Wed, 1 November 2023
Is giving to a charitable cause essentially equivalent to any other economic decision made by a human being, bounded by the same rational and irrational inputs as any other expenditure? Based on research by psychologist Deborah Small and others working in the area of philanthropy and altruism, the answer is a resounding no.
In this Social Science Bites podcast, Small, the Adrian C. Israel Professor of Marketing at Yale University, details some of the thought processes and outcomes that research provides about charitable giving. For example, she tells interviewer David Edmonds, that putting a face to the need – such as a specific hungry child or struggling parent – tends to be more successful at producing giving than does a statistic revealing that tens of thousands of children or mothers are similarly suffering.
This “identifiable victim effect,” as the phenomenon is dubbed, means that benefits of charity may be inequitably distributed and thus do less to provide succor than intended. “[T]he kind of paradox here,” Small explains, “is that we end up in many cases concentrating resources on one person or on certain causes that happened to be well represented by a single identifiable victim, when we could ultimately do a lot more good, or save a lot more lives, help a lot more people, if – psychologically -- we were more motivated to care for ‘statistical’ victims.”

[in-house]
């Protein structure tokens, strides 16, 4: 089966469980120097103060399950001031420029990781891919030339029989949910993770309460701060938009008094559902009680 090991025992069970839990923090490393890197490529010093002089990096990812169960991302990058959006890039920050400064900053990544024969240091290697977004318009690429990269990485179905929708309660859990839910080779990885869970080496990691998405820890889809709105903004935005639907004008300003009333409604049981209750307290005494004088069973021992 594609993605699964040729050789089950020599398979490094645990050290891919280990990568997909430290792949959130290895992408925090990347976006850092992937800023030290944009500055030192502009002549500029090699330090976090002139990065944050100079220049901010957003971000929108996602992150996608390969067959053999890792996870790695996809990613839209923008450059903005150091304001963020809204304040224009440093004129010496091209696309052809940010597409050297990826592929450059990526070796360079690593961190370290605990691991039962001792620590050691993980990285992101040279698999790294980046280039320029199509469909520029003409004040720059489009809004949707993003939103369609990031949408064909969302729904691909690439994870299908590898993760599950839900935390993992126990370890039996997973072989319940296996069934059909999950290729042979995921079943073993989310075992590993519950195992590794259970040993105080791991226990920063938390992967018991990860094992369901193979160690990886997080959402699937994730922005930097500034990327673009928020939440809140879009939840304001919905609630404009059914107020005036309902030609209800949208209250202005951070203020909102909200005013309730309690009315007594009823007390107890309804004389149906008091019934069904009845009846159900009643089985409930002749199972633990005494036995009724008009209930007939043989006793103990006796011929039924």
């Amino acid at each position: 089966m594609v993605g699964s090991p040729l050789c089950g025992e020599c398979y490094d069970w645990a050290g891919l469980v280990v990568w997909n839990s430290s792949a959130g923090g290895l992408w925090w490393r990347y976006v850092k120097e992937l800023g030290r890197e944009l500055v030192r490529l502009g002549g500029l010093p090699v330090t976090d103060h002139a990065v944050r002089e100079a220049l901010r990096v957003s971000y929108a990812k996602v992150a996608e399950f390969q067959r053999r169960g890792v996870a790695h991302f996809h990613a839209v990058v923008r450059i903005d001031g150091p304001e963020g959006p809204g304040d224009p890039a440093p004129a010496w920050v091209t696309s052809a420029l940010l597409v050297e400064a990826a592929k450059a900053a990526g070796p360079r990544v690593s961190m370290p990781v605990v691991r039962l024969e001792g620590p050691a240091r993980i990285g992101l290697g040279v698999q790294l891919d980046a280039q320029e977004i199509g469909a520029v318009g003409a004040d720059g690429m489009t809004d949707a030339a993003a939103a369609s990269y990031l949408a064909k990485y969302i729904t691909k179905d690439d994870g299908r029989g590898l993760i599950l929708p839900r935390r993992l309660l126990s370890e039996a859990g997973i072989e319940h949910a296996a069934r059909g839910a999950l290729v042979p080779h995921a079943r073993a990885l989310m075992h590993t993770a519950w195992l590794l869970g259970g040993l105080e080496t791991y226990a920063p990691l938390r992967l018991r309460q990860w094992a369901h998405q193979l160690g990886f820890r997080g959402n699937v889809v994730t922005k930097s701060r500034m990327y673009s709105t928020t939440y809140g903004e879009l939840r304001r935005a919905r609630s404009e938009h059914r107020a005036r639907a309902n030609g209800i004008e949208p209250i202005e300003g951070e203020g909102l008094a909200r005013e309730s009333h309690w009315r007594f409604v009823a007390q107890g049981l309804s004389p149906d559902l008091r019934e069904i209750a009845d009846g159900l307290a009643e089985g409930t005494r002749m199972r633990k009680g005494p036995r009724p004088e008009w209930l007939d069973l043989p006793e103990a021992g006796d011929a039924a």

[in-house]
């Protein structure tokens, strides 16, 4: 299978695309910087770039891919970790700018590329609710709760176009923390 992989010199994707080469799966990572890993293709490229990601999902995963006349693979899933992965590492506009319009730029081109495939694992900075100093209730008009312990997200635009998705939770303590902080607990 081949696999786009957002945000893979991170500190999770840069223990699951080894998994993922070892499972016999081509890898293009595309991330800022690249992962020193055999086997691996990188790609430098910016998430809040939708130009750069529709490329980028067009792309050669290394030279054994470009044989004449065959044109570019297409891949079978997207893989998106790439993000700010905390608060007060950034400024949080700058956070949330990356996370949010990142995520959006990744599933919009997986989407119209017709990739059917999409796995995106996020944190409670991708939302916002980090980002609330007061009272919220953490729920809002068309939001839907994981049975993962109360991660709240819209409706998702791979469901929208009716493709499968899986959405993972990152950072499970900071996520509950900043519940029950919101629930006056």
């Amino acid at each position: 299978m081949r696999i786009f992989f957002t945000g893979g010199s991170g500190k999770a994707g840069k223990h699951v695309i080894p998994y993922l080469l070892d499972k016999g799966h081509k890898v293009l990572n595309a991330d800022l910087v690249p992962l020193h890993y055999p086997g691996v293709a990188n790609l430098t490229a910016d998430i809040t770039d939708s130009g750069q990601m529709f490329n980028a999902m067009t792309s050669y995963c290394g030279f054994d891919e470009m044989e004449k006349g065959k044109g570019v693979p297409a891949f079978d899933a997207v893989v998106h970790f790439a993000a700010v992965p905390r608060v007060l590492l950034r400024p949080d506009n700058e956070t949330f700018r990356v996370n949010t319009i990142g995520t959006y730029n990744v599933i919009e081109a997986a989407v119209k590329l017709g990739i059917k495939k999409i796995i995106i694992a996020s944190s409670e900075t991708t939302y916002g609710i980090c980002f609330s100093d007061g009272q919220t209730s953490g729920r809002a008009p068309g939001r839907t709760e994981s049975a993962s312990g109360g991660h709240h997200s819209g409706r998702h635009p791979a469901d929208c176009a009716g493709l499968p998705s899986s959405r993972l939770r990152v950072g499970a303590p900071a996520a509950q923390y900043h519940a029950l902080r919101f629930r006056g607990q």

That particular effect is one of several Small discusses in the conversation. Another is the “drop in the bucket effect,” in which the magnitude of a problem makes individuals throw up their arms and not contribute rather than do even a small part toward remedying it.
Another phenomenon is the “braggarts dilemma,” in which giving is perceived as a good thing, but the person who notes their giving is seen as less admirable than the person whose gift is made without fanfare. And yet, the fact that someone goes public about their good deed can influence others to join in.
“[O]ne of the big lessons in marketing,” Small details, “is that word of mouth is really powerful. So, it's much more effective if I tell you about a product that I really like than if the company tells you about the product, right? You trust me; I'm like you. And that's a very effective form of persuasion, and it works for charities, too.”
Small joined the Yale School of Management in 2022, moving from the University of Pennsylvania’s Wharton School, where she had been the Laura and John J. Pomerantz Professor of Marketing since 2015. In 2018, she was a fellow of the American Psychological Society and a Marketing Science Institute Scholar.